We’re kicking off 2022 by featuring one of our favorite landscaping plants, the Red Twig Dogwood Cornus sericea which you can find in many of the beds at the Low Line. You may be more familiar with its relative the flowering dogwood Cornus florida, Virginia’s much loved state tree AND state flower. Conversely, with very small white blooms, the shining feature of red twig dogwood is, you guessed it, the stems!
In the fall and winter young stems and foliage turn red, and its vibrant appearance makes this dogwood a standout in winter gardens. During the spring and summer, this growth is less conspicuous and is light green in color. Mature bark remains a light brown regardless of the season, so the plants are often routinely pruned in a landscape setting for their young twigs and to create a shrubbier growth habit.
There are 16 dogwood species native to the United States, and the red twig dogwood is the most widespread. It can be found across most of the country, with the exception of the deep south and the lower midwest. There is some debate as to whether the red twig dogwood is native to Virginia. Historical reference, and most range maps seem to suggest that it was not naturally found, or rare to find, in Virginia.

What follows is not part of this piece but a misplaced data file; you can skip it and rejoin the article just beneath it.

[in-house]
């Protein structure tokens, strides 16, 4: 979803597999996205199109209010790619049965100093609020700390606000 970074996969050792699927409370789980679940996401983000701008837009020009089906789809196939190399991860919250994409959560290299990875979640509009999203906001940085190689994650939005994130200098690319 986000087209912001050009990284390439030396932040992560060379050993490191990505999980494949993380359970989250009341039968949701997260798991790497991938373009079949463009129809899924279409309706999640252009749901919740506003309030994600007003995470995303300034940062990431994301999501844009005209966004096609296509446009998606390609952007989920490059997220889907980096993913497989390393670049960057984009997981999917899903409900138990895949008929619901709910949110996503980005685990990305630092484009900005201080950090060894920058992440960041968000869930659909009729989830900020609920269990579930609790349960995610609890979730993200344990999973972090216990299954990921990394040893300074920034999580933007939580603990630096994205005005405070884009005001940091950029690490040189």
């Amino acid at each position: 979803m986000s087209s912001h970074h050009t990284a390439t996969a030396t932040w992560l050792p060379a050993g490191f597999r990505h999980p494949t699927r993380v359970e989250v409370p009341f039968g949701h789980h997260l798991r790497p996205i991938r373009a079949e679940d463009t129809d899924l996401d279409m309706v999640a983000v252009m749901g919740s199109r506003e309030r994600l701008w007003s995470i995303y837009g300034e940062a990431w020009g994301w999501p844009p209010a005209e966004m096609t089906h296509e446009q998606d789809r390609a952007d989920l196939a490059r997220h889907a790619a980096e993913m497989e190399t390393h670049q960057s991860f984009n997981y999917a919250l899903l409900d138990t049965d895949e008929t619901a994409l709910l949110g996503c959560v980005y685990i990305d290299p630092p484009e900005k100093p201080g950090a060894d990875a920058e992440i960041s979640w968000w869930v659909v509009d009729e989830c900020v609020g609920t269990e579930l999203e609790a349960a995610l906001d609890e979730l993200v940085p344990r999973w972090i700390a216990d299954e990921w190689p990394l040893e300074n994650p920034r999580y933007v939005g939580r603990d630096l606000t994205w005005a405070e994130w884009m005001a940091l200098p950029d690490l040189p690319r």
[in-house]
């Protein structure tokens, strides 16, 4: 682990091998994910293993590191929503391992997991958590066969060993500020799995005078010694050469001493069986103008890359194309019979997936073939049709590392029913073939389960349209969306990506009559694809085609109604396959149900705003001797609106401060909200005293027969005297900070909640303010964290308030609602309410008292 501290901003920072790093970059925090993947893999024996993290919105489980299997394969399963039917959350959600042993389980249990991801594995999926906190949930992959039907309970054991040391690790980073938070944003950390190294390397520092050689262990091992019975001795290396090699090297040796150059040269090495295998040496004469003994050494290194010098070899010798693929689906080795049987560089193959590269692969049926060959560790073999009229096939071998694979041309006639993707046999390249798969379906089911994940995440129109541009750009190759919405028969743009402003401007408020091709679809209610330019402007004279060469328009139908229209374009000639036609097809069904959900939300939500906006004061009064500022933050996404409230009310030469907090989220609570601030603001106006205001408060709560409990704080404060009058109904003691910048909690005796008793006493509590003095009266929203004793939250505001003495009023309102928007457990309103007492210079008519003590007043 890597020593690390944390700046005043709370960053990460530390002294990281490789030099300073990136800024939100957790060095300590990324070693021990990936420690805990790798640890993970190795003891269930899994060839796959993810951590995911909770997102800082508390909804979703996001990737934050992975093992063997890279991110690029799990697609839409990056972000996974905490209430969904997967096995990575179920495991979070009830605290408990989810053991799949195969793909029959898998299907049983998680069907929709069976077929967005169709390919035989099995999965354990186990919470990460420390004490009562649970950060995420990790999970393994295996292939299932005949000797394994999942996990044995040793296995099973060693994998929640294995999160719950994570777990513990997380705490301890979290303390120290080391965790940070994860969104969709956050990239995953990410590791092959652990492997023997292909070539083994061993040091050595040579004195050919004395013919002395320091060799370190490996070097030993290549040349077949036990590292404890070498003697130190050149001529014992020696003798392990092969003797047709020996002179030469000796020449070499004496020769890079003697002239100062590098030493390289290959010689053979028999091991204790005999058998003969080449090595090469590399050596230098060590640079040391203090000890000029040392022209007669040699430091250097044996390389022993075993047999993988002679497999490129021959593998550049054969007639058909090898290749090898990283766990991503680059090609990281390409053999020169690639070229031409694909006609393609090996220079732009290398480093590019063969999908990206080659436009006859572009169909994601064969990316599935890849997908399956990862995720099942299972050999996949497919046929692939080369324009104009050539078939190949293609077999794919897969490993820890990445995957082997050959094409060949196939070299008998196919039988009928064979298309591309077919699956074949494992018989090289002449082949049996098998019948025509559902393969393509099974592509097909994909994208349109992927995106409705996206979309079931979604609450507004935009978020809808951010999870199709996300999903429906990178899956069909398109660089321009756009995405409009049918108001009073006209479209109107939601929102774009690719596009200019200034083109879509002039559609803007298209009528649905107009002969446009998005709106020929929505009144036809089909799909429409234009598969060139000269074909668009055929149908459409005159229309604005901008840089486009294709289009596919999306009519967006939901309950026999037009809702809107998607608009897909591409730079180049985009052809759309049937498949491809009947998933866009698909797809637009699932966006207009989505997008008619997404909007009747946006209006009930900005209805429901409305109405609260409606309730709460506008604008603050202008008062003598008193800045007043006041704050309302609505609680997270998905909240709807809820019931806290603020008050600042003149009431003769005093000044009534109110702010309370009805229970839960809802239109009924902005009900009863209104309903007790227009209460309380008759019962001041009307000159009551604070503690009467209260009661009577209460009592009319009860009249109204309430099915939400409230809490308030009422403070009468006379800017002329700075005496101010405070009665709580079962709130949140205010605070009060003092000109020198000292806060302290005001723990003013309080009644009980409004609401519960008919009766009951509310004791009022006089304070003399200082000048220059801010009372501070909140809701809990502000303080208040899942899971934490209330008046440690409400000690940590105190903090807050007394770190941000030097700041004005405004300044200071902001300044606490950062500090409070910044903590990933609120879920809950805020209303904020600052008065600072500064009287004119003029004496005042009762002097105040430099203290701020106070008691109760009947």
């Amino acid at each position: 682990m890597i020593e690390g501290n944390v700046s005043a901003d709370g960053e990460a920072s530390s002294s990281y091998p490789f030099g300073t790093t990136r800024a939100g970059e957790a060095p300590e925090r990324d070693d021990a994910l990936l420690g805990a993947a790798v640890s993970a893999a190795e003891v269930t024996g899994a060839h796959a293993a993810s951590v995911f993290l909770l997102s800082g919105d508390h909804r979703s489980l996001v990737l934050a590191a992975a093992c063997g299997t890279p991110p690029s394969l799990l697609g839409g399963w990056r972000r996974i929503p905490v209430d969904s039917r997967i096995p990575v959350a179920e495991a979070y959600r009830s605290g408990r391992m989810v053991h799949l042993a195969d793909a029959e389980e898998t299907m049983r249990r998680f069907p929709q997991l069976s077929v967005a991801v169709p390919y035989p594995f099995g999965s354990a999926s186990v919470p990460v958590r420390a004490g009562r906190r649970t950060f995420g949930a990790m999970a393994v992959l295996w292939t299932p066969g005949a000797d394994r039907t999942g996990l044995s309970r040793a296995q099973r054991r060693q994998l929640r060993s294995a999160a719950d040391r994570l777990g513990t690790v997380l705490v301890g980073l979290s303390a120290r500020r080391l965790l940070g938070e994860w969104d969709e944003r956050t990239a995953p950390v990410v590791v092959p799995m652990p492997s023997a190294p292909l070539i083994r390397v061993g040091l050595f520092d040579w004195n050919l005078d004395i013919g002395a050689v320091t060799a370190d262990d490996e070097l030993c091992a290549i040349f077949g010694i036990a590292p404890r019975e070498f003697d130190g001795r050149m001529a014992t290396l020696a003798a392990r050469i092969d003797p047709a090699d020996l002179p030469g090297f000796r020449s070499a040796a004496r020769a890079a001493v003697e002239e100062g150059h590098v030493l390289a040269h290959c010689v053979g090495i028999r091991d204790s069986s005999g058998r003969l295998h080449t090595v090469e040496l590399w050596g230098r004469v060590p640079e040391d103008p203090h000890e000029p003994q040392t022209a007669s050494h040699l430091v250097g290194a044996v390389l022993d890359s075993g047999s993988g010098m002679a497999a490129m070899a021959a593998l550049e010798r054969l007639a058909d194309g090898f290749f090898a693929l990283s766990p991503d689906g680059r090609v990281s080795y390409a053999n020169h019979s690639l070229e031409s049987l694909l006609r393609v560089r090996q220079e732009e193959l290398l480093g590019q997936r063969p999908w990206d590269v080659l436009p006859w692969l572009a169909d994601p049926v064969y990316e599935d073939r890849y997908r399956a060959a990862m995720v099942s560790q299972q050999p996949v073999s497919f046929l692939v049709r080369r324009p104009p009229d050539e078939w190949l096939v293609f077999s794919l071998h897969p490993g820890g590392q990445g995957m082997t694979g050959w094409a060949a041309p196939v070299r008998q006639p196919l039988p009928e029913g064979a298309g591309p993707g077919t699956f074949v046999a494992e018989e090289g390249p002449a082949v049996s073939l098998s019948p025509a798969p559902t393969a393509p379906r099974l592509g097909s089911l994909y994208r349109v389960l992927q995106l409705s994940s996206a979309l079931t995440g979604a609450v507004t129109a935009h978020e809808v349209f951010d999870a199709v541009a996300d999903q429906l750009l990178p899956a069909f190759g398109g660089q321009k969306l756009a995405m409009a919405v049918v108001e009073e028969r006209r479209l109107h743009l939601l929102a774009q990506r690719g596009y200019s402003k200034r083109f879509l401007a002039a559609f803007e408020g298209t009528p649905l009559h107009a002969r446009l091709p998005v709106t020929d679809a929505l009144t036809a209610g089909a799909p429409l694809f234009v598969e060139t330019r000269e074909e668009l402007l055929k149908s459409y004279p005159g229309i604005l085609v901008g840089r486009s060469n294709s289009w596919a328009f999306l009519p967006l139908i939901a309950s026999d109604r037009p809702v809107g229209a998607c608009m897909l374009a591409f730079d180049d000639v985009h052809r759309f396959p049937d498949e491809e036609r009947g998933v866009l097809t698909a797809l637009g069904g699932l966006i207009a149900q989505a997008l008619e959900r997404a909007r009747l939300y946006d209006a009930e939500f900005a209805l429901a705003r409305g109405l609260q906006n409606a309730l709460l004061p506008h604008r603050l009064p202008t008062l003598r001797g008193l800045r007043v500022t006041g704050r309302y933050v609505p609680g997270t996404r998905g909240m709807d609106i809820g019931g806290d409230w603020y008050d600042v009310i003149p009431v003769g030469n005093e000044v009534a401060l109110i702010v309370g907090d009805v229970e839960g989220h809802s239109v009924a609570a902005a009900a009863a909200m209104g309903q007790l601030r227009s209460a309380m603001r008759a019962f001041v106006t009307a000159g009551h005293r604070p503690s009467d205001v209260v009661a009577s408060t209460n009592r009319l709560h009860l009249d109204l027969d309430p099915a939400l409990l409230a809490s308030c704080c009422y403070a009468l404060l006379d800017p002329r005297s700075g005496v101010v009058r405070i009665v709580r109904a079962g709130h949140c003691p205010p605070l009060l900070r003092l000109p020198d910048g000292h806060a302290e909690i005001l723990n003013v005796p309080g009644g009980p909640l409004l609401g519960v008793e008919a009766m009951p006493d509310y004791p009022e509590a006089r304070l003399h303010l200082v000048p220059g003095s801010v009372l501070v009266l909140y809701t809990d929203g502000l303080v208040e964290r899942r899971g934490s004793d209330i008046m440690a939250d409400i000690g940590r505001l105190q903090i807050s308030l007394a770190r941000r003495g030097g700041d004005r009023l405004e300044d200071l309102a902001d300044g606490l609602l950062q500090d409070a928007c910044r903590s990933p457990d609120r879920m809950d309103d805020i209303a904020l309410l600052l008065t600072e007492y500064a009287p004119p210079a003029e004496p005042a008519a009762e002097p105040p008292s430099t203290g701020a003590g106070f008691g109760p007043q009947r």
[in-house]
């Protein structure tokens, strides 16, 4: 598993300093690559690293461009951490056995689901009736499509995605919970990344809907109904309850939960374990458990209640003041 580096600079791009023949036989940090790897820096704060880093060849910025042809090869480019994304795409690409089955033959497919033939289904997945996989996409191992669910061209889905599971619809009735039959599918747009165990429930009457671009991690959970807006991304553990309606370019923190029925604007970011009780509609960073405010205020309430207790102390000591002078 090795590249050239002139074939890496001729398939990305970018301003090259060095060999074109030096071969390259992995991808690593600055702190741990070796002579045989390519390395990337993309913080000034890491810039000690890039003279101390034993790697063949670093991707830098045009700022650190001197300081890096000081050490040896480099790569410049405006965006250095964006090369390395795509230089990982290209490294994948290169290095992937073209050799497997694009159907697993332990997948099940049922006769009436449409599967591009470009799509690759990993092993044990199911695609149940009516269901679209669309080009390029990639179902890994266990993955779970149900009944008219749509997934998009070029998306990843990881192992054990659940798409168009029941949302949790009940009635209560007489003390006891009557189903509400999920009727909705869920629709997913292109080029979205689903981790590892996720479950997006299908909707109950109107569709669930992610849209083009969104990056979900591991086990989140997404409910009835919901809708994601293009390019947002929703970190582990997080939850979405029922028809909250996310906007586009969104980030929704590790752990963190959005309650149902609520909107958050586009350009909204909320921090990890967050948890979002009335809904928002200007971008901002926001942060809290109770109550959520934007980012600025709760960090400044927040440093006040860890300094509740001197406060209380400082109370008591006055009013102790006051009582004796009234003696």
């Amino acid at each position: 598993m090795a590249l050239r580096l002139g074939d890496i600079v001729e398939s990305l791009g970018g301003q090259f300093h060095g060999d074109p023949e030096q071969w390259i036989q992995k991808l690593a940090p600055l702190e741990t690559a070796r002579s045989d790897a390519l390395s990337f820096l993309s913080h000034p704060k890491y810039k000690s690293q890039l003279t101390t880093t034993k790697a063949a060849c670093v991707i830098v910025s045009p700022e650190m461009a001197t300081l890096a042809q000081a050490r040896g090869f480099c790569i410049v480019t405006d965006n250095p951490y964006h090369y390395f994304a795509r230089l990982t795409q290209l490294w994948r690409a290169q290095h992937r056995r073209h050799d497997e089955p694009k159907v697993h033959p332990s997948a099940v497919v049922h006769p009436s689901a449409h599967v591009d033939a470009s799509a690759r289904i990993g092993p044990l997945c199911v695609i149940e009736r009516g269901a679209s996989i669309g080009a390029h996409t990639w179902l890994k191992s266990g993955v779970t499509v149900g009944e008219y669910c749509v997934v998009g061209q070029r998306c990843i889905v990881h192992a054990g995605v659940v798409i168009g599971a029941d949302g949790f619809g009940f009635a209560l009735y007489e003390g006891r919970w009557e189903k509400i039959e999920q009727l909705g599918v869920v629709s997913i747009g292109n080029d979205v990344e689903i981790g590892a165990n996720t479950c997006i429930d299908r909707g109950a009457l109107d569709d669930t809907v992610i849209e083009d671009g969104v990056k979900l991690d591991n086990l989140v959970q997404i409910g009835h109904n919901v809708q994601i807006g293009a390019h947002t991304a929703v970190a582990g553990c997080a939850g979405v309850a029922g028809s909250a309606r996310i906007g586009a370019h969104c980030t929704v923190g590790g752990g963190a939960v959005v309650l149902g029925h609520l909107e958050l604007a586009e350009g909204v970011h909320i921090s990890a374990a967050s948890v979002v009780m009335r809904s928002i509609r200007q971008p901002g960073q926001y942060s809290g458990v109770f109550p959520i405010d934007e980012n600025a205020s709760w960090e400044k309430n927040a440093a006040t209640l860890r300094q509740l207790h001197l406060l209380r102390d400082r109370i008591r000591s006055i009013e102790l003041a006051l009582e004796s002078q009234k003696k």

Despite its infrequent occurrence in the state, the widespread nature of the red twig dogwood indicates its ability to thrive in a variety of locations. This makes it a good fit for an area like the Low Line where our plots deal with unusual extremes. This shrub prefers full sun to partial shade and it can even tolerate temporary flooding! The layering root growth of this plant also makes it a great addition to banks for stabilization. If these many amazing features aren’t enough to celebrate, red twig dogwood has even more ecological value.
The white blooms that appear in late spring and early summer are appealing to a wide range of pollinators. After pollination the flowers develop into small white berries, or drupes. These drupes have an above-average fat content which makes them a valuable source of food for songbirds, game birds, and waterfowl. Small rodents, rabbits, and deer are known to nibble on other parts of the shrub and it also plays host to the larvae stage of Spring Azure butterflies.
When you visit the Low Line during the winter months, see if you can spot the red twig dogwood – the red color of the young growth will help you identify it!